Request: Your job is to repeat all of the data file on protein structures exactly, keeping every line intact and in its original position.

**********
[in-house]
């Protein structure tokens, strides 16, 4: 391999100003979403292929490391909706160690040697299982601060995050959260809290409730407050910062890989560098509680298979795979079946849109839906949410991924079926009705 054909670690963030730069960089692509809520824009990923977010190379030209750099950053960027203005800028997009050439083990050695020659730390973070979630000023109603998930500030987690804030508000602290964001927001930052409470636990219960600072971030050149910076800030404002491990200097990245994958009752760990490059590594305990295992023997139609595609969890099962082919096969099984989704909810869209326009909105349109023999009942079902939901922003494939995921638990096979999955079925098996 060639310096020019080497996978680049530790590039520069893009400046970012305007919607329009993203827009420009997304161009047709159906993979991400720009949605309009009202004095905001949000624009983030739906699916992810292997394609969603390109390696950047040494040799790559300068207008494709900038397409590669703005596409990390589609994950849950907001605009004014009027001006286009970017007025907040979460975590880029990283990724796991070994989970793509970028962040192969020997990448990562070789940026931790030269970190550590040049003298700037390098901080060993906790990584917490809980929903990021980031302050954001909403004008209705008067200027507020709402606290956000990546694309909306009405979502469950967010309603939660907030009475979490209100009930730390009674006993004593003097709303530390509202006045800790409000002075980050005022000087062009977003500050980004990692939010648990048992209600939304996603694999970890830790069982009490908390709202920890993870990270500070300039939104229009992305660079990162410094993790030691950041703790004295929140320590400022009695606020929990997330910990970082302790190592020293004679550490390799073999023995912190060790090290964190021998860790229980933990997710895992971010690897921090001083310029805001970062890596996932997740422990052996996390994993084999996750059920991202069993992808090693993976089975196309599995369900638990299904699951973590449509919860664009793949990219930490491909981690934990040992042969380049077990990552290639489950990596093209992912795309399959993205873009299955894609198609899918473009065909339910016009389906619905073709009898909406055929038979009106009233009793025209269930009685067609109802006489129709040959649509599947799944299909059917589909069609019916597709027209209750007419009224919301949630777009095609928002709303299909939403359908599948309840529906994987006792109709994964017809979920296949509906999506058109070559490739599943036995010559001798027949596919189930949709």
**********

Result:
[in-house]
């Protein structure tokens, strides 16, 4: 391999100003979403292929490391909706160690040697299982601060995050959260809290409730407050910062890989560098509680298979795979079946849109839906949410991924079926009705 054909670690963030730069960089692509809520824009990923977010190379030209750099950053960027203005800028997009050439083990050695020659730390973070979630000023109603998930500030987690804030508000602290964001927001930052409470636990219960600072971030050149910076800030404002491990200097990245994958009752760990490059590594305990295992023997139609595609969890099962082919096969099984989704909810869209326009909105349109023999009942079902939901922003494939995921638990096979999955079925098996 060639310096020019080497996978680049530790590039520069893009400046970012305007919607329009993203827009420009997304161009047709159906993979991400720009949605309009009202004095905001949000624009983030739906699916992810292997394609969603390109390696950047040494040799790559300068207008494709900038397409590669703005596409990390589609994950849950907001605009004014009027001006286009970017007025907040979460975590880029990283990724796991070994989970793509970028962040192969020997990448990562070789940026931790030269970190550590040049003298700037390098901080060993906790990584917490809980929903990021980031302050954001909403004008209705008067200027507020709402606290956000990546694309909306009405979502469950967010309603939660907030009475979490209100009930730390009674006993004593003097709303530390509202006045800790409000002075980050005022000087062009977003500050980004990692939010648990048992209600939304996603694999970890830790069982009490908390709202920890993870990270500070300039939104229009992305660079990162410094993790030691950041703790004295929140320590400022009695606020929990997330910990970082302790190592020293004679550490390799073999023995912190060790090290964190021998860790229980933990997710895992971010690897921090001083310029805001970062890596996932997740422990052996996390994993084999996750059920991202069993992808090693993976089975196309599995369900638990299904699951973590449509919860664009793949990219930490491909981690934990040992042969380049077990990552290639489950990596093209992912795309399959993205873009299955894609198609899918473009065909339910016009389906619905073709009898909406055929038979009106009233009793025209269930009685067609109802006489129709040959649509599947799944299909059917589909069609019916597709027209209750007419009224919301949630777009095609928002709303299909939403359908599948309840529906994987006792109709994964017809979920296949509906999506058109070559490739599943036995010559001798027949596919189930949709």